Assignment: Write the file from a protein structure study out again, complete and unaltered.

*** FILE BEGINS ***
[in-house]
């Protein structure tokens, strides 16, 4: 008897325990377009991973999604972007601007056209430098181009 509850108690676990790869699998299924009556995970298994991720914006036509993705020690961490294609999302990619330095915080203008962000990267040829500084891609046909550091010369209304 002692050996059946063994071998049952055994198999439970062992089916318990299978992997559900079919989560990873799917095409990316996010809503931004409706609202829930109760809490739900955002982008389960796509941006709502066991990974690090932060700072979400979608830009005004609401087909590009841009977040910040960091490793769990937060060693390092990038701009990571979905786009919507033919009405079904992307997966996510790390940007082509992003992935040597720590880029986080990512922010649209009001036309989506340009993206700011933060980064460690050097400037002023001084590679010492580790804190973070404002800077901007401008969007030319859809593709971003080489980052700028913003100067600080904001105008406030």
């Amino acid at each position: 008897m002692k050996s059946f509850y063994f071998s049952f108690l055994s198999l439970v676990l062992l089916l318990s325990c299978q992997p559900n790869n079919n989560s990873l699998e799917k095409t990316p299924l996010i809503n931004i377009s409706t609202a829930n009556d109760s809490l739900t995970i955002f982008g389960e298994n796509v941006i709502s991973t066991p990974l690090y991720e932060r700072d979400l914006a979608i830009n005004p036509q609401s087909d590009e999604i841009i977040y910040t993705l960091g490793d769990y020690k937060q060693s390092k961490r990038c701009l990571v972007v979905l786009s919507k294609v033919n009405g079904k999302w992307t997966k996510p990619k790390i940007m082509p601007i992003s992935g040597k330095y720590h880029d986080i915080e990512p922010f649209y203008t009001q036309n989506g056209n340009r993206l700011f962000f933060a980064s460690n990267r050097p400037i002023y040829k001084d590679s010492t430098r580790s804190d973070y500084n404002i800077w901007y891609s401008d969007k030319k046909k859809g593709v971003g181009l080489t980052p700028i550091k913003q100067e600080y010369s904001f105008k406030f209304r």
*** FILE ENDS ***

[in-house]
């Protein structure tokens, strides 16, 4: 008897325990377009991973999604972007601007056209430098181009 509850108690676990790869699998299924009556995970298994991720914006036509993705020690961490294609999302990619330095915080203008962000990267040829500084891609046909550091010369209304 002692050996059946063994071998049952055994198999439970062992089916318990299978992997559900079919989560990873799917095409990316996010809503931004409706609202829930109760809490739900955002982008389960796509941006709502066991990974690090932060700072979400979608830009005004609401087909590009841009977040910040960091490793769990937060060693390092990038701009990571979905786009919507033919009405079904992307997966996510790390940007082509992003992935040597720590880029986080990512922010649209009001036309989506340009993206700011933060980064460690050097400037002023001084590679010492580790804190973070404002800077901007401008969007030319859809593709971003080489980052700028913003100067600080904001105008406030």
């Amino acid at each position: 008897m002692k050996s059946f509850y063994f071998s049952f108690l055994s198999l439970v676990l062992l089916l318990s325990c299978q992997p559900n790869n079919n989560s990873l699998e799917k095409t990316p299924l996010i809503n931004i377009s409706t609202a829930n009556d109760s809490l739900t995970i955002f982008g389960e298994n796509v941006i709502s991973t066991p990974l690090y991720e932060r700072d979400l914006a979608i830009n005004p036509q609401s087909d590009e999604i841009i977040y910040t993705l960091g490793d769990y020690k937060q060693s390092k961490r990038c701009l990571v972007v979905l786009s919507k294609v033919n009405g079904k999302w992307t997966k996510p990619k790390i940007m082509p601007i992003s992935g040597k330095y720590h880029d986080i915080e990512p922010f649209y203008t009001q036309n989506g056209n340009r993206l700011f962000f933060a980064s460690n990267r050097p400037i002023y040829k001084d590679s010492t430098r580790s804190d973070y500084n404002i800077w901007y891609s401008d969007k030319k046909k859809g593709v971003g181009l080489t980052p700028i550091k913003q100067e600080y010369s904001f105008k406030f209304r």